Well, with you being in venture capital here, do you see this as a time for safety or more risk for companies? Obviously, there's always a balance, but in what direction or another, what do you think?
BG: Let's see. I think most people misperceive risk. On paper, Nintendo's current success is from the Blue Ocean strategy with trying to go someplace where no one else would consider going. Electronics Arts' launch on the Sega Genesis when they had less than 5% market share was seen as ridiculously stupid at the time, so sometimes going where no one else goes creates big payoffs. But, you know, you tend to not hear about the explorers who died along the way.
You see this with customers: do you want to buy a sequel when you're pretty sure it's going to be a good value, and you kind of know what you're going to get? Or do you want to go out and try something totally new? I was one of those with The Sims, John Madden Football, World of Warcraft, and Diablo. When the next version came out, I was dying to go and play it again. So, I didn't want to take a risk with my own money and my next hours of play.
I like a metaphor about risk from ice hockey. The thought is, in sports in general, the teams that always make the playoffs never get a chance to totally rebuild. So the powerhouse in the NFL, the 49ers in the '80s and the Cowboys in the '90s, and then the Patriots more recently, had huge success after a decade of spectacular failure.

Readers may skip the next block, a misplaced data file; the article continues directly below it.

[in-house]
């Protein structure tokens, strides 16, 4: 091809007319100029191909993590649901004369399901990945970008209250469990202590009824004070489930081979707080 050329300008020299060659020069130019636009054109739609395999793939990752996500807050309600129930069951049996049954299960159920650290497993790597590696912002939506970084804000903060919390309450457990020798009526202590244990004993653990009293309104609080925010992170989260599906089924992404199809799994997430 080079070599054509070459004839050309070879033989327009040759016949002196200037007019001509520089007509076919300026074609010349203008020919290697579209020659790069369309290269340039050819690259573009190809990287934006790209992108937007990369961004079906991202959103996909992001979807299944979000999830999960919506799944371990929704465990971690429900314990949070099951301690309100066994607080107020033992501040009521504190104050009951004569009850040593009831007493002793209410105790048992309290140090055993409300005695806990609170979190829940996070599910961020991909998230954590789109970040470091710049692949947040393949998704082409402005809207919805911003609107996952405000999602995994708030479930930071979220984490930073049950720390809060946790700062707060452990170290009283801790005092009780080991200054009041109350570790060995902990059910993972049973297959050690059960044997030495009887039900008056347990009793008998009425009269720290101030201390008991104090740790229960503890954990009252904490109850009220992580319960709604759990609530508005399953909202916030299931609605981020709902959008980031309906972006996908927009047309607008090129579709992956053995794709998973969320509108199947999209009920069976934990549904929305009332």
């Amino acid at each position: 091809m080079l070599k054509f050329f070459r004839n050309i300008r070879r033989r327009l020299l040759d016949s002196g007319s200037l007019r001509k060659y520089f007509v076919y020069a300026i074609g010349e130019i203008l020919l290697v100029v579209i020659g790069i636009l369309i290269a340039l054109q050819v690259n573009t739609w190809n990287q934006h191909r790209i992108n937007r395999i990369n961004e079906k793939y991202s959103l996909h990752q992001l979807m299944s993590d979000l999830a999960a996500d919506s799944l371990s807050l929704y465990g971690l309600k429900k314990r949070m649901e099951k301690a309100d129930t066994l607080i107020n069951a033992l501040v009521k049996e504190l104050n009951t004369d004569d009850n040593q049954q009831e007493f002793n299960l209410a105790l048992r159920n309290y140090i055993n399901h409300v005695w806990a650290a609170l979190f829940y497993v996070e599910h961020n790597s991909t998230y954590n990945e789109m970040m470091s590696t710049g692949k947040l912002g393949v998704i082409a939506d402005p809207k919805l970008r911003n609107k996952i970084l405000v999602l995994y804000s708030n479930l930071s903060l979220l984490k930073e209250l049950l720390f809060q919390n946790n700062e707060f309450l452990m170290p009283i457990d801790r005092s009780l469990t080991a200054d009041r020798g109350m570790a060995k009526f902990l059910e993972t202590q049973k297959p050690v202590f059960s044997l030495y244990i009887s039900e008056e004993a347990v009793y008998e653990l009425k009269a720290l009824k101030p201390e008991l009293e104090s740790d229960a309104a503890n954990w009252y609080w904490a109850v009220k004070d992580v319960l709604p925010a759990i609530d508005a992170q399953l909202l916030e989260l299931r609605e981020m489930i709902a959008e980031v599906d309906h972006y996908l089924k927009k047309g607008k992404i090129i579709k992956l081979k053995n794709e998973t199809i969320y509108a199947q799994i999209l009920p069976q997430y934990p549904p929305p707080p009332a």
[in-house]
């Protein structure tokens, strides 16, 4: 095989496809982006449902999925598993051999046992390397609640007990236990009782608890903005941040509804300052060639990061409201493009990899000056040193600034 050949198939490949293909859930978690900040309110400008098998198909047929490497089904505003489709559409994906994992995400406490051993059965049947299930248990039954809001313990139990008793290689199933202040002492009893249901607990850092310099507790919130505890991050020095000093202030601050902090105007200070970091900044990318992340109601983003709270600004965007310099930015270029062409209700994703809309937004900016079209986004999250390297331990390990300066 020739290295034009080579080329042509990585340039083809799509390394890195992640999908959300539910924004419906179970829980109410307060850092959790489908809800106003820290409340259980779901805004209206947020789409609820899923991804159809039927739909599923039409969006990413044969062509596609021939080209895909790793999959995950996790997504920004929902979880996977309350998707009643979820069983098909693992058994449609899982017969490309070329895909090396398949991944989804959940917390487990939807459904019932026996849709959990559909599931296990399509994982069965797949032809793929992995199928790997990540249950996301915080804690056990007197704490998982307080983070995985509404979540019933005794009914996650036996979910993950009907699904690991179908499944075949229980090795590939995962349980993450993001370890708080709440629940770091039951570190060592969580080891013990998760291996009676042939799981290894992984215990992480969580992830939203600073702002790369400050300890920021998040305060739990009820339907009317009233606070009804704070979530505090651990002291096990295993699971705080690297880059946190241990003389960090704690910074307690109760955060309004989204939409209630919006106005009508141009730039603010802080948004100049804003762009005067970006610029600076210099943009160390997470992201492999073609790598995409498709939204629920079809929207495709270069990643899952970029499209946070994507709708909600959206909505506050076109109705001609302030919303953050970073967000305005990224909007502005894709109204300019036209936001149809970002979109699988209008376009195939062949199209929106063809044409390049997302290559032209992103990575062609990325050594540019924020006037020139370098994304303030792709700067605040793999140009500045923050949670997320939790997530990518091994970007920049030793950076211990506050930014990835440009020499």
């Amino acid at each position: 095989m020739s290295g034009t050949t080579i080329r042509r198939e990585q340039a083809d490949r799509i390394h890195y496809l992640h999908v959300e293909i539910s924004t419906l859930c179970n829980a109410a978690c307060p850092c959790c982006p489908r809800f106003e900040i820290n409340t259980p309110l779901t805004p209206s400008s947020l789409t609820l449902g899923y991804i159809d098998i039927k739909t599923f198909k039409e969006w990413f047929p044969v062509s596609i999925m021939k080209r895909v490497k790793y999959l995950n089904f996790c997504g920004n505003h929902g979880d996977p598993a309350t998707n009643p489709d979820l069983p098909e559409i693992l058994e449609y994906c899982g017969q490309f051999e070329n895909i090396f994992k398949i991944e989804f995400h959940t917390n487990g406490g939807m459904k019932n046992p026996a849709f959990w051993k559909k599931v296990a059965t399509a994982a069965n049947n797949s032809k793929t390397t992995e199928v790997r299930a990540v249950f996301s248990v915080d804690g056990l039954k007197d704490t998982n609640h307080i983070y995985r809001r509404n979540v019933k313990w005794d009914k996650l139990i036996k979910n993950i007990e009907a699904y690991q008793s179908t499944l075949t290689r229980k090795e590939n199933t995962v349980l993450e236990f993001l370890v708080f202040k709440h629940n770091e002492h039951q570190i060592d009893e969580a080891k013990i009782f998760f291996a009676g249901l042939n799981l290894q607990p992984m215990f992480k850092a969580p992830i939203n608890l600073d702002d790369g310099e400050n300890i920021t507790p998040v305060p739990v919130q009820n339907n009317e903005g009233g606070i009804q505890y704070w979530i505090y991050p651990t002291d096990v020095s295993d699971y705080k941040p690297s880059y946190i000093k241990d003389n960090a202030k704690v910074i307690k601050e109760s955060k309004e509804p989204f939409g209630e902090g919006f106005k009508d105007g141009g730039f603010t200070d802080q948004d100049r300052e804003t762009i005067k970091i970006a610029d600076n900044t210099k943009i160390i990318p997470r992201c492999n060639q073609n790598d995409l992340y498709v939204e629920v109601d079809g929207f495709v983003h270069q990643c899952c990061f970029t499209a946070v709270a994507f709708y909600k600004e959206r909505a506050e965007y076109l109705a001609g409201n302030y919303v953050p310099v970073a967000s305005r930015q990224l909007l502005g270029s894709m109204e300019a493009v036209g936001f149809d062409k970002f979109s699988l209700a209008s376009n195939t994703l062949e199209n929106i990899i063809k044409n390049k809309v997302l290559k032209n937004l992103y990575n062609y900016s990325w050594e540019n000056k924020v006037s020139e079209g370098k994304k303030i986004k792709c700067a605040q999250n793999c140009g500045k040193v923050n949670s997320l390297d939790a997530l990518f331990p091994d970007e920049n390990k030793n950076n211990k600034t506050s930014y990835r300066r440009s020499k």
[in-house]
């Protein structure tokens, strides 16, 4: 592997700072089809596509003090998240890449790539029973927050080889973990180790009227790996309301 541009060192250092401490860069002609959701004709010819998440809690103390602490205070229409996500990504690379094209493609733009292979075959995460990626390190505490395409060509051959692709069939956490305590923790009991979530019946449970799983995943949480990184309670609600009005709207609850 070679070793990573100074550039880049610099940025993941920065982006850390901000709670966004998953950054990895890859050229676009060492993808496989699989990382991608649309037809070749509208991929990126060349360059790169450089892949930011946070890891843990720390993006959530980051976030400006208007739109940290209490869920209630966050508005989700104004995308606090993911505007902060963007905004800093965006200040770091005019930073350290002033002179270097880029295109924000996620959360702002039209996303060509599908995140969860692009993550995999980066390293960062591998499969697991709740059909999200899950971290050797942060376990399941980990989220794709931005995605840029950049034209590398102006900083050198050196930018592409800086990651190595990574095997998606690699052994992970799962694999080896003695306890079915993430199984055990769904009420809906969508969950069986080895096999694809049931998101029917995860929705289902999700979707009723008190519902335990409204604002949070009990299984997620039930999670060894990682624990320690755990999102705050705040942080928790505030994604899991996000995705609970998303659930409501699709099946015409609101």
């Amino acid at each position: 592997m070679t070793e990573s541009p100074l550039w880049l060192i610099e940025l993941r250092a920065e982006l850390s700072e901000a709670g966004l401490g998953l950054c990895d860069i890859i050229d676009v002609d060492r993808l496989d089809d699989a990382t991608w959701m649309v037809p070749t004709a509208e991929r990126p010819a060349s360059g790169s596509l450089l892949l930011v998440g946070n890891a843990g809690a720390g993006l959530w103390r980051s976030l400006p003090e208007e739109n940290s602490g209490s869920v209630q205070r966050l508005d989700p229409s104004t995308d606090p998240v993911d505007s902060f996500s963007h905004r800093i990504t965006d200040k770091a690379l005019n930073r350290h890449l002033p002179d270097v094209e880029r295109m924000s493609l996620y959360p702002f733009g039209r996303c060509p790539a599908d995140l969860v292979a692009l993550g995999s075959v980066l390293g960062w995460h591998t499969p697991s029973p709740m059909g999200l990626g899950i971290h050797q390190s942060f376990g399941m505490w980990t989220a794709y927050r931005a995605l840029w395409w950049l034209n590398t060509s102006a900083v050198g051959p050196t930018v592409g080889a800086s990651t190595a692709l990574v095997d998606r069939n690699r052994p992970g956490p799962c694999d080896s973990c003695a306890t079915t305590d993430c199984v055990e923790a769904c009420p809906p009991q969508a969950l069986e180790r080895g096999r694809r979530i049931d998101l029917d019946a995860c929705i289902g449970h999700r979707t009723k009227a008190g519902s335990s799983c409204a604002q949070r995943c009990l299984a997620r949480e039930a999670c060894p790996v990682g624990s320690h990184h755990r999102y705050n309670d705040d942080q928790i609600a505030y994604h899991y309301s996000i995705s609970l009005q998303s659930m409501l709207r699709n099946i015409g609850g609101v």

So, the 49ers were kind of in last place for a decade, and so they got to draft and rebuild and take a risk on a coach no one believed in, Bill Walsh. And the Cowboys suffered and got to put together a couple good drafts. The same with the Colorado Avalanche in the NHL.
They made one draft that basically stood them in good stead for 15 years. And like a comparison to the Boston Bruins, who went to the playoffs something like 21 or 22 years in a row -- which is a record -- and they never won the Stanley Cup. In that case, the good was the enemy of the great.
I think it's the same with risk-taking. Great success often comes from amazing risk, but most people would be more comfortable with a good outcome rather than a lot of failures for a chance of a great outcome.
I think psychologists would say that the emotion of failure -- a failure of one has double the emotion of the success of one, so people don't tend to realize human emotions [keep] us from maximizing expected outcomes.
So if we maximize our hormonal outcomes, we tend to go for small success rather than a chance for a big success or a small failure. And that's people. Unfortunately, all these creations are done by people.
It seems like it's very difficult for people to measure failure in that way sometimes because they have a lot of people, stockholders, to explain things to.
BG: But if you think about your articles. So, you could go out and spend two weeks to do an article that the magazine's never had before and that the editors don't think they want, and you can say, "Yeah, but if this works, I'm going to get promoted, and it's going to be a cover story." And they say, "Yeah, but if it doesn't work, you're fired."
Most people would say, "What I'm going to do instead is call up some dude I saw at some conference and try to get him to say a couple new things that maybe nobody else said, but it's not like wildly risky." And that again is more normal. It's like stabilized success as opposed to continuous risk.
Again, it's not just video games. It's hard to balance incentives so we will take a chance of failure for an outside chance of success unless you don't have any other alternative.
So, it's kind of interesting about bloggers, they can say, "I'm going to try to create a story that's faster or different than anybody else because if I write something that everybody else has, it won't get linked to." But once you get a salary at a magazine, there is a lot of pressure to do what the editors want.